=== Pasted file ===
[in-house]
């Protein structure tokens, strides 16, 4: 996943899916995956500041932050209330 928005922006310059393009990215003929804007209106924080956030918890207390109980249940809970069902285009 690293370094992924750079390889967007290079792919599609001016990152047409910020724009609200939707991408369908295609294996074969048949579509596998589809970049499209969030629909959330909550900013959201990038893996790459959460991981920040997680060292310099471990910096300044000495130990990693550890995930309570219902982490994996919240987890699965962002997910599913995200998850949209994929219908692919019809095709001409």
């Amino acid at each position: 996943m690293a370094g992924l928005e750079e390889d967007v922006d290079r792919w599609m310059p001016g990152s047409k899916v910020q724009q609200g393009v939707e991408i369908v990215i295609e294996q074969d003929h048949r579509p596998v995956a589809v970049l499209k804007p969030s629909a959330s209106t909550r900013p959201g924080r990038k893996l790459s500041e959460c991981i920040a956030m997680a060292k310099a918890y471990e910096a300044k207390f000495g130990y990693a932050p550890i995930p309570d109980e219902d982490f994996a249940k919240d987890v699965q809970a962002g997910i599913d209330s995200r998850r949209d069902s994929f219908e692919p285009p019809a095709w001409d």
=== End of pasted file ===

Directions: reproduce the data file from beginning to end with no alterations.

[in-house]
């Protein structure tokens, strides 16, 4: 996943899916995956500041932050209330 928005922006310059393009990215003929804007209106924080956030918890207390109980249940809970069902285009 690293370094992924750079390889967007290079792919599609001016990152047409910020724009609200939707991408369908295609294996074969048949579509596998589809970049499209969030629909959330909550900013959201990038893996790459959460991981920040997680060292310099471990910096300044000495130990990693550890995930309570219902982490994996919240987890699965962002997910599913995200998850949209994929219908692919019809095709001409």
């Amino acid at each position: 996943m690293a370094g992924l928005e750079e390889d967007v922006d290079r792919w599609m310059p001016g990152s047409k899916v910020q724009q609200g393009v939707e991408i369908v990215i295609e294996q074969d003929h048949r579509p596998v995956a589809v970049l499209k804007p969030s629909a959330s209106t909550r900013p959201g924080r990038k893996l790459s500041e959460c991981i920040a956030m997680a060292k310099a918890y471990e910096a300044k207390f000495g130990y990693a932050p550890i995930p309570d109980e219902d982490f994996a249940k919240d987890v699965q809970a962002g997910i599913d209330s995200r998850r949209d069902s994929f219908e692919p285009p019809a095709w001409d």